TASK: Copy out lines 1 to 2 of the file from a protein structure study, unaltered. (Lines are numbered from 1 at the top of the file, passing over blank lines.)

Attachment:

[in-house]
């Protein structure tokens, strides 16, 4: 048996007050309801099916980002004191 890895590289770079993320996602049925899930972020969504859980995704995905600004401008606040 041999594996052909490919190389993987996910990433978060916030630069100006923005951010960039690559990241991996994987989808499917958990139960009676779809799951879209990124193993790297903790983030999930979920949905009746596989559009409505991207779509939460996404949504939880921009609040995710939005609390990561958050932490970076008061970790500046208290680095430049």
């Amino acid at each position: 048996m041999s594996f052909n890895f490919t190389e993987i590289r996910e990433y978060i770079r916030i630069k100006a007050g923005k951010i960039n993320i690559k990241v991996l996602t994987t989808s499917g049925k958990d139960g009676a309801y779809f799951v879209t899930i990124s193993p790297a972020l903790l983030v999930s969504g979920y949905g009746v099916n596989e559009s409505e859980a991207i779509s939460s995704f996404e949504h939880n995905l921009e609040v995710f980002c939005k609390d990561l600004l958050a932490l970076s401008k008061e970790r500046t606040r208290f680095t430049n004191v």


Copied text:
[in-house]
């Protein structure tokens, strides 16, 4: 048996007050309801099916980002004191 890895590289770079993320996602049925899930972020969504859980995704995905600004401008606040 041999594996052909490919190389993987996910990433978060916030630069100006923005951010960039690559990241991996994987989808499917958990139960009676779809799951879209990124193993790297903790983030999930979920949905009746596989559009409505991207779509939460996404949504939880921009609040995710939005609390990561958050932490970076008061970790500046208290680095430049």